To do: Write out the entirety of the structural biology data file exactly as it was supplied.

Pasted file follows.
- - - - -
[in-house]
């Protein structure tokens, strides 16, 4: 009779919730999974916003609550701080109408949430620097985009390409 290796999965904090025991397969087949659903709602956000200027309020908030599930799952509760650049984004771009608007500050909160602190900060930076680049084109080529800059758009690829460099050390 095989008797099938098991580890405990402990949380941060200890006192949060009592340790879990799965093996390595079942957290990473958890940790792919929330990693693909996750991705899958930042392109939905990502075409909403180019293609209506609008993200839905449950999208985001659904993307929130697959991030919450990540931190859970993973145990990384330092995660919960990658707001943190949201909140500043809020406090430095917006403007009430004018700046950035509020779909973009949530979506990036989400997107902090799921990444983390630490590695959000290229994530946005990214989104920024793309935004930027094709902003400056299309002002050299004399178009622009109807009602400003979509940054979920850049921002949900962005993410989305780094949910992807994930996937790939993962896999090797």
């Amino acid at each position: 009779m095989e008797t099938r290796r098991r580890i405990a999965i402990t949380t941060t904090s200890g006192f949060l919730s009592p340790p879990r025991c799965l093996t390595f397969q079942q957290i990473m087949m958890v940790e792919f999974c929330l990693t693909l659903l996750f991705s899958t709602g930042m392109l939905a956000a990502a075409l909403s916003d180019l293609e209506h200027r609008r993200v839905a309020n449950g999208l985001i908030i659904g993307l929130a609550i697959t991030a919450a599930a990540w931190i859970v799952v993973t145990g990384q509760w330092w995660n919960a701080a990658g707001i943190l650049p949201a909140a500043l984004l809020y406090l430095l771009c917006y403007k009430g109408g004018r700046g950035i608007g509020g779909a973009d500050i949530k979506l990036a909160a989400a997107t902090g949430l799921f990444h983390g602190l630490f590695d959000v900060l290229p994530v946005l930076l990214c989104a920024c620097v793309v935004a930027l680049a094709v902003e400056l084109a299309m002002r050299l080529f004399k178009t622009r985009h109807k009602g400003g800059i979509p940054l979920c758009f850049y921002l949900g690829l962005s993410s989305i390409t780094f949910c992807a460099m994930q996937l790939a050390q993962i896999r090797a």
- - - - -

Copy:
[in-house]
């Protein structure tokens, strides 16, 4: 009779919730999974916003609550701080109408949430620097985009390409 290796999965904090025991397969087949659903709602956000200027309020908030599930799952509760650049984004771009608007500050909160602190900060930076680049084109080529800059758009690829460099050390 095989008797099938098991580890405990402990949380941060200890006192949060009592340790879990799965093996390595079942957290990473958890940790792919929330990693693909996750991705899958930042392109939905990502075409909403180019293609209506609008993200839905449950999208985001659904993307929130697959991030919450990540931190859970993973145990990384330092995660919960990658707001943190949201909140500043809020406090430095917006403007009430004018700046950035509020779909973009949530979506990036989400997107902090799921990444983390630490590695959000290229994530946005990214989104920024793309935004930027094709902003400056299309002002050299004399178009622009109807009602400003979509940054979920850049921002949900962005993410989305780094949910992807994930996937790939993962896999090797």
């Amino acid at each position: 009779m095989e008797t099938r290796r098991r580890i405990a999965i402990t949380t941060t904090s200890g006192f949060l919730s009592p340790p879990r025991c799965l093996t390595f397969q079942q957290i990473m087949m958890v940790e792919f999974c929330l990693t693909l659903l996750f991705s899958t709602g930042m392109l939905a956000a990502a075409l909403s916003d180019l293609e209506h200027r609008r993200v839905a309020n449950g999208l985001i908030i659904g993307l929130a609550i697959t991030a919450a599930a990540w931190i859970v799952v993973t145990g990384q509760w330092w995660n919960a701080a990658g707001i943190l650049p949201a909140a500043l984004l809020y406090l430095l771009c917006y403007k009430g109408g004018r700046g950035i608007g509020g779909a973009d500050i949530k979506l990036a909160a989400a997107t902090g949430l799921f990444h983390g602190l630490f590695d959000v900060l290229p994530v946005l930076l990214c989104a920024c620097v793309v935004a930027l680049a094709v902003e400056l084109a299309m002002r050299l080529f004399k178009t622009r985009h109807k009602g400003g800059i979509p940054l979920c758009f850049y921002l949900g690829l962005s993410s989305i390409t780094f949910c992807a460099m994930q996937l790939a050390q993962i896999r090797a």